ISS Policy Survey: Divergent Views on Executive Compensation

Divergent Views on Executive Compensation: Results of ISS’ 2011-2012 Policy Survey

September 30 2011

This week, ISS released the results of their annual survey of institutional investors and companies on emerging corporate governance issues.  ISS considers the survey a critical component of its annual policy review and formulation process.

Not surprisingly, both investors and companies believe that executive compensation will be one of the top governance topics for the coming proxy season.  However, despite greater dialogue between companies and shareholders than ever before, there remain several significant differences of opinion related to compensation and corporate governance practices.

Response to Say on Pay Votes: Investors and companies differ significantly regarding the level of opposition to a say-on-pay vote that should trigger a board response regarding improvements to pay practices.  Perhaps not surprisingly, investors expect responses at much lower levels of opposition.  Nearly half of all companies reported that an explicit response was not necessary unless opposition exceeded 50%, while an equal percentage of investors (48%) felt that such a response was necessary for levels of opposition above 20%.

Equity Vesting upon Change in Control: “Single-trigger” vesting of equity remains a polarized issue.  An overwhelming number of investors do not consider accelerated vesting of outstanding grants upon a change in control (either automatically or at the board’s discretion) to be appropriate, but an almost equal percentage of companies disagree.  Most investors and companies agree that accelerated vesting in certain circumstances after a change in control (e.g., if awards are not converted or replaced by a surviving entity) is appropriate.

Splitting CEO and Chairman Roles: Investors and companies also hold remarkably different views on leadership.  While 70% of investors believe that companies should split the roles of CEO and Chairman after the current (combined) incumbent departs, 73% of companies disagreed.

Pay for Performance: When determining whether executive pay is aligned with company performance, investors and companies agree that relative pay levels and misalignment of pay and performance are relevant considerations.  However, there was some disagreement regarding the magnitude of importance.

  • 62% of investors believe pay that is significantly higher than peer pay levels is “very relevant”, while the majority of companies believe it to be “somewhat relevant.”
  • 88% of investors report that whether pay levels have increased disproportionately to the company’s performance trend is a “very relevant” consideration.  For companies, responses of “very relevant” and “somewhat relevant” were almost equal (47% and 48% respectively).

Interestingly, ISS did not define either “performance” or “performance trend.”  Defining performance within the context of compensation continues to be a challenge and the debate over whether stock price or financial performance is the better indicator remains unresolved.

Discretionary Bonuses: Both investors and companies agree that discretionary awards can be problematic, particularly in instances where the awards are not aligned with performance.  But a significant minority of investors (34%) believe that they are “always” problematic, while 22% of companies believe that they are “never” problematic.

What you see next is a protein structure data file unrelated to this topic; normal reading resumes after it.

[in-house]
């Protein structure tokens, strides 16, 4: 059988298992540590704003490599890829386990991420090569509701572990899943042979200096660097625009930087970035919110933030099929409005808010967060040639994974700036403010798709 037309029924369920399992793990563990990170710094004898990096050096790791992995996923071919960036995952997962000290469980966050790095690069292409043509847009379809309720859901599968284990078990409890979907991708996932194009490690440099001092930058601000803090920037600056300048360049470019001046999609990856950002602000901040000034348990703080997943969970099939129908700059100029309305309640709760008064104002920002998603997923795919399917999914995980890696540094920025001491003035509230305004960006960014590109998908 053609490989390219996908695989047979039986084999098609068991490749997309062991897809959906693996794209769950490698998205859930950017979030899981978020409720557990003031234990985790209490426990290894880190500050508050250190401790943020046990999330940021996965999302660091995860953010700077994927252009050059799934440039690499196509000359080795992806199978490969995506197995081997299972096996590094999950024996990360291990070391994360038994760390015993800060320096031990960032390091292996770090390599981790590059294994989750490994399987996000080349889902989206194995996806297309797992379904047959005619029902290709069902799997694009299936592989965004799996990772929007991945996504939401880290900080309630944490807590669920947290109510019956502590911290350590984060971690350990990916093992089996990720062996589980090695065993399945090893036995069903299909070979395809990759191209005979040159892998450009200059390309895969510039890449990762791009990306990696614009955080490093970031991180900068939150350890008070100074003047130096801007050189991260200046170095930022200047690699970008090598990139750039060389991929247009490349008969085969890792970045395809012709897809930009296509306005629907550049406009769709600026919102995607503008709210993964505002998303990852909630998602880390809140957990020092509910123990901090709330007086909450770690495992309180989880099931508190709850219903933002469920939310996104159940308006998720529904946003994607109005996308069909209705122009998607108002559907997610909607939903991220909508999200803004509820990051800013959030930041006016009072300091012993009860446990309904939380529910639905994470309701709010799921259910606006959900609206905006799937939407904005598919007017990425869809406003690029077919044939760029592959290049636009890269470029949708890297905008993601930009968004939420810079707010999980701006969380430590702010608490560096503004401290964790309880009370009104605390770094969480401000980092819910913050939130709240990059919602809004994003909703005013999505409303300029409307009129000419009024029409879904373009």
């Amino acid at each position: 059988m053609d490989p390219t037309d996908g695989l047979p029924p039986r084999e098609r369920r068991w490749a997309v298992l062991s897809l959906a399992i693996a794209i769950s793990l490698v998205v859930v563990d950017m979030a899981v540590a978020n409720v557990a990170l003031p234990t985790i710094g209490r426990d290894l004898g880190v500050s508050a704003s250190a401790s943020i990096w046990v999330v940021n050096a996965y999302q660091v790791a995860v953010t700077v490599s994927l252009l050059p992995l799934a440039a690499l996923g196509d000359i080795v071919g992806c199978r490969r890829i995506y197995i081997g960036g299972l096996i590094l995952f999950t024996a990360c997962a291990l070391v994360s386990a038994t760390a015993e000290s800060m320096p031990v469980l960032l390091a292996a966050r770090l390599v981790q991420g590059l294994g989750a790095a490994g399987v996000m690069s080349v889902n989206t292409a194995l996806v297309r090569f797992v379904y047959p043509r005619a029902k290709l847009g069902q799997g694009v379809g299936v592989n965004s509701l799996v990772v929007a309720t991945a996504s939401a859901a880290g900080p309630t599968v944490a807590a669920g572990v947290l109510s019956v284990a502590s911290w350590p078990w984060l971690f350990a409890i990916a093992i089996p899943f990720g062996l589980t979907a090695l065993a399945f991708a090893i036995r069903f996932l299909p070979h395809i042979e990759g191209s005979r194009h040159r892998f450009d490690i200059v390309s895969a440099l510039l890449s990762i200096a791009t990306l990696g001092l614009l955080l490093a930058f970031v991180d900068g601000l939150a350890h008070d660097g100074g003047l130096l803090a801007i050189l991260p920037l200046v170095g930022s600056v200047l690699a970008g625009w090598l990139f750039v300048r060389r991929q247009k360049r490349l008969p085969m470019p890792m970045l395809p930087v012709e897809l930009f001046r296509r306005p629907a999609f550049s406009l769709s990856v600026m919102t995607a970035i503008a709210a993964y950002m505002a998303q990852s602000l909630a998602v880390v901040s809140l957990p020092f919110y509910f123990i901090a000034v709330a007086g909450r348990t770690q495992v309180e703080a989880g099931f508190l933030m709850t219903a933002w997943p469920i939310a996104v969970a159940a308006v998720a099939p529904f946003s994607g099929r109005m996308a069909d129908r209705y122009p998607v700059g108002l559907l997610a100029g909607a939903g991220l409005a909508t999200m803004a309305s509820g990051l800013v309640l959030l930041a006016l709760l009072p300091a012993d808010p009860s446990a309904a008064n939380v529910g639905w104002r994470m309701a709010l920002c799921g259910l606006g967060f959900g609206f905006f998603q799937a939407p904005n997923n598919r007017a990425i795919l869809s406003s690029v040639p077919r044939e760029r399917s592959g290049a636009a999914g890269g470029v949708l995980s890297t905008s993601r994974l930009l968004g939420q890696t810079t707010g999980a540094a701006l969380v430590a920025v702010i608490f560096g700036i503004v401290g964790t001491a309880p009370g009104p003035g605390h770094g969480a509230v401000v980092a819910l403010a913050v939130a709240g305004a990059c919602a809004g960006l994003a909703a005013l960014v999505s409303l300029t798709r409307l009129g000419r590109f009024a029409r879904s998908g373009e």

Positive Factors Mitigating Equity Plan Cost: Investors and companies generally agree that in instances where the Shareholder Value Transfer (“SVT”) cost of the equity plan is deemed by ISS to be excessive relative to peers, positive factors such as above median long-term shareholder return, low average burn rate relative to peers, double-trigger CIC equity vesting, reasonable plan duration, and robust vesting requirements serve to mitigate the cost to shareholders.  However, investors and companies disagreed on the relative importance of these factors.

  • Investors were reluctant to indicate that any of these factors would “very much” mitigate the cost, with above median long-term shareholder return (47%) and robust vesting requirements (43%) receiving the most support.
  • A majority of companies believe that the following factors should be considered mitigators: above median long-term shareholder return (72%), low average burn rate relative to peers (59%), and reasonable plan duration based on historical usage (53%)

Negative Factors Impacting Equity Plan Approval: In situations where SVT cost is not excessive, the bulk of investors agree that the following factors should “very much” weigh against the plan: prolonged poor financial performance (73%), prolonged poor shareholder returns (73%), excessive potential share dilution relative to peers (59%), automatic replenishment (57%), and liberal change in control definitions with automatic award vesting (55%).

Interestingly, companies responded that most of these factors should only matter “somewhat”, except in instances of prolonged poor financial performance.

The complete study can be found here.

Key Takeaways: As companies formulate their shareholder outreach programs to ensure a positive 2012 Say on Pay recommendation, it is important to recognize and understand the key issues from the investor’s perspective.  Results from the ISS policy survey indicate that there are significant divergent views on critical compensation issues and that executive compensation will remain a hotly debated topic for the foreseeable future.

As the survey represents a significant part of ISS’ annual policy review, we may see some of these issue incorporated into the 2012 policy updates which will be released in November.

Stay tuned.

PDF:  Divergent Views on Executive Compensation